If you used Google today you certainly noticed today’s Google Doodle scientist—George Nicholas Papanicolaou (Georgios Nikolaou Papanikolaou), inventor of the Pap smear test that enabled the early discovery of cervical cancer and other diseases. There are a few bits of information that suggests that Papanikolaou was a scientist of faith:
- He was buried from St. Sophia Orthodox church in Miami.
- The journal Experimental and Therapeutic Medicine has an interview with Dr. Neda Voutsa-Perdiki, who wrote a 2016 book in Greek whose title in translation is Dr George and Mache-Mary Papanicolaou - As I knew them (published by the Medical Council of Athens, Greece). Dr. Voutsa-Perdiki states that “The secret of his [Papanicolaou’s] scientific success was hard work, dedication, love of research, faith and the courage he gained from his wife and colleagues.” Dr. Voutsa-Perdiki also states that “He [Papanicolaou] frequently referred to the Easter season, especially to the mystagogy of Maundy Thursday and Good Friday and the byzantine melodies of the church. In Kyme, as a child, he used to sing at the church those days himself. For this reason, he used to spend his Easter holidays with his nephew Vaggelis Stamatiou and his family, who lived close to Dr Papanicolaou's house in Douglaston.”
- An article in the Singapore Medical Journal notes that “In 1904, he graduated from medical school with top honours. After graduation, Papanicolaou worked in the military as an assistant surgeon for a short time, then returned to his hometown, Kimi. For the next two years, he cared for leprosy patients on the outskirts of his hometown. These outcasts were socially isolated, and Papanicolaou gave them both medical and personal care with compassion and grace.”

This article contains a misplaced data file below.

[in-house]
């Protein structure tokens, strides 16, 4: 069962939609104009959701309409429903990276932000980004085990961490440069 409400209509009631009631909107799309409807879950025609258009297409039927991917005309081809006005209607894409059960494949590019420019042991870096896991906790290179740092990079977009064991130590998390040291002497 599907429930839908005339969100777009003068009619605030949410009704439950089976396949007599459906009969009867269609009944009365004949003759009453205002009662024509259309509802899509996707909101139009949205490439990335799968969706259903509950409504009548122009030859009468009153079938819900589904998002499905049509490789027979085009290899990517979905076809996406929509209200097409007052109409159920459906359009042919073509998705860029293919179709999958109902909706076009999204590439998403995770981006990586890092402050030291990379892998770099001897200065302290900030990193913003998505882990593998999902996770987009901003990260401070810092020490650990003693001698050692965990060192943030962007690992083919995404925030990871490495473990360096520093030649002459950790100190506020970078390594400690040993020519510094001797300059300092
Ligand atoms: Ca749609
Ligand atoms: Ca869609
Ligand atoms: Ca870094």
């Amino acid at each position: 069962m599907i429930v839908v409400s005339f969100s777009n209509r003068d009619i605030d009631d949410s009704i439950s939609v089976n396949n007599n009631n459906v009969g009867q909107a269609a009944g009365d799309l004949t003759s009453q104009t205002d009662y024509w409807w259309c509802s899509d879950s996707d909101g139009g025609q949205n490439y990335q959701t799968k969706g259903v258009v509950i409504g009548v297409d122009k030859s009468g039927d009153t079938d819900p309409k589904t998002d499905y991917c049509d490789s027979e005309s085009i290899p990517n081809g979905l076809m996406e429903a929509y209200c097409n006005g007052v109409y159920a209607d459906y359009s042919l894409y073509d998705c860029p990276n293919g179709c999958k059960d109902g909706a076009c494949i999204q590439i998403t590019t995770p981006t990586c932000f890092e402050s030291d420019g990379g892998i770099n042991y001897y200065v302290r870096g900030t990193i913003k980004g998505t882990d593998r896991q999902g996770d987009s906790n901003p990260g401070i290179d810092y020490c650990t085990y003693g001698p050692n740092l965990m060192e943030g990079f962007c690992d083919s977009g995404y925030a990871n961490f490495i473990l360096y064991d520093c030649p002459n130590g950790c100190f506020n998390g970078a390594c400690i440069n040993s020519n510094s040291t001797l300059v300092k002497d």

- An article in the New York Times from 1978 about the planting of a tree at Cornell University Manhattan Medical College in honor of Papanicolaou notes that the tree (which was grown from a seedling obtained from the tree under which the Greek physician Hippocrates is said to have received patients in the latter part of the fifth century B.C.) was blessed by The Most Rev. Iakovos, primate of the Greek Orthodox Church in North and South America at the time.
This post is just something I quickly put together based on a very little bit of research, so please do not consider it any sort of definitive statement on Dr. Papanicolaou. If you like this little post, and you like how it is a completely different perspective from anything else you would have found when you clicked that Google Doodle, then consider clicking right here and supporting the outfit that makes this possible—the Vatican Observatory Foundation. The VOF is the outfit that keeps the Vatican’s U.S. telescope (on Mount Graham in Arizona) running. That’s why this blog exists—to keep that telescope doing science. Support the blog—support the telescope—support science.